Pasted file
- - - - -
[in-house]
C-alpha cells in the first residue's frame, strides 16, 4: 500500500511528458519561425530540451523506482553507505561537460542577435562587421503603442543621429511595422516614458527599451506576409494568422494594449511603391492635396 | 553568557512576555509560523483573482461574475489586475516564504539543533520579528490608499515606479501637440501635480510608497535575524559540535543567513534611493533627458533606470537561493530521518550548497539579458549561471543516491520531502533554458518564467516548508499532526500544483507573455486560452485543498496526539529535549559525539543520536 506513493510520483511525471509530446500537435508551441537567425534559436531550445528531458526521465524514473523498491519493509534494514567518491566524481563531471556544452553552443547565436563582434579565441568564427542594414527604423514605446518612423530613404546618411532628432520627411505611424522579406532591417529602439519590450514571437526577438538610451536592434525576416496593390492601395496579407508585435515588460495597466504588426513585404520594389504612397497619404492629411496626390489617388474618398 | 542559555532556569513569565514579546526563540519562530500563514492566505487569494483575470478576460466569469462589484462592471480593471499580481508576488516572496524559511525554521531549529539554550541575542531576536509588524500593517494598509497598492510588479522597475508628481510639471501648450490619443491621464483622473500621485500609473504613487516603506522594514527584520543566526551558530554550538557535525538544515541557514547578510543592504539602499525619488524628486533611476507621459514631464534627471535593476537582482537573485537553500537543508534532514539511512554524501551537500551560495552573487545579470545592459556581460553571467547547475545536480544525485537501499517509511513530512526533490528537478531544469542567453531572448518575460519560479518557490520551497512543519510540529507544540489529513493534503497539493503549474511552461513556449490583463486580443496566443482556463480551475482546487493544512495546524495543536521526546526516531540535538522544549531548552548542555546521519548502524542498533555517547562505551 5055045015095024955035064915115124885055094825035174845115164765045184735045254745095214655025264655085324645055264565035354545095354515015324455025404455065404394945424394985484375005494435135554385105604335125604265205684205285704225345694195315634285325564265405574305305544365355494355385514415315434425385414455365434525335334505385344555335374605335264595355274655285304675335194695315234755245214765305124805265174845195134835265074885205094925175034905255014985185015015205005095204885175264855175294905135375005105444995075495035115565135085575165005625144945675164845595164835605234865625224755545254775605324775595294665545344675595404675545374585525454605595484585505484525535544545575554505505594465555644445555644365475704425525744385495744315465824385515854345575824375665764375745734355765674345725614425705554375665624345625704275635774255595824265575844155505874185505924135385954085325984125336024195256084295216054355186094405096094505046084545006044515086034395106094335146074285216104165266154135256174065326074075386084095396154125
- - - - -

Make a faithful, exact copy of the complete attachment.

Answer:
[in-house]
C-alpha cells in the first residue's frame, strides 16, 4: 500500500511528458519561425530540451523506482553507505561537460542577435562587421503603442543621429511595422516614458527599451506576409494568422494594449511603391492635396 | 553568557512576555509560523483573482461574475489586475516564504539543533520579528490608499515606479501637440501635480510608497535575524559540535543567513534611493533627458533606470537561493530521518550548497539579458549561471543516491520531502533554458518564467516548508499532526500544483507573455486560452485543498496526539529535549559525539543520536 506513493510520483511525471509530446500537435508551441537567425534559436531550445528531458526521465524514473523498491519493509534494514567518491566524481563531471556544452553552443547565436563582434579565441568564427542594414527604423514605446518612423530613404546618411532628432520627411505611424522579406532591417529602439519590450514571437526577438538610451536592434525576416496593390492601395496579407508585435515588460495597466504588426513585404520594389504612397497619404492629411496626390489617388474618398 | 542559555532556569513569565514579546526563540519562530500563514492566505487569494483575470478576460466569469462589484462592471480593471499580481508576488516572496524559511525554521531549529539554550541575542531576536509588524500593517494598509497598492510588479522597475508628481510639471501648450490619443491621464483622473500621485500609473504613487516603506522594514527584520543566526551558530554550538557535525538544515541557514547578510543592504539602499525619488524628486533611476507621459514631464534627471535593476537582482537573485537553500537543508534532514539511512554524501551537500551560495552573487545579470545592459556581460553571467547547475545536480544525485537501499517509511513530512526533490528537478531544469542567453531572448518575460519560479518557490520551497512543519510540529507544540489529513493534503497539493503549474511552461513556449490583463486580443496566443482556463480551475482546487493544512495546524495543536521526546526516531540535538522544549531548552548542555546521519548502524542498533555517547562505551 5055045015095024955035064915115124885055094825035174845115164765045184735045254745095214655025264655085324645055264565035354545095354515015324455025404455065404394945424394985484375005494435135554385105604335125604265205684205285704225345694195315634285325564265405574305305544365355494355385514415315434425385414455365434525335334505385344555335374605335264595355274655285304675335194695315234755245214765305124805265174845195134835265074885205094925175034905255014985185015015205005095204885175264855175294905135375005105444995075495035115565135085575165005625144945675164845595164835605234865625224755545254775605324775595294665545344675595404675545374585525454605595484585505484525535544545575554505505594465555644445555644365475704425525744385495744315465824385515854345575824375665764375745734355765674345725614425705554375665624345625704275635774255595824265575844155505874185505924135385954085325984125336024195256084295216054355186094405096094505046084545006044515086034395106094335146074285216104165266154135256174065326074075386084095396154125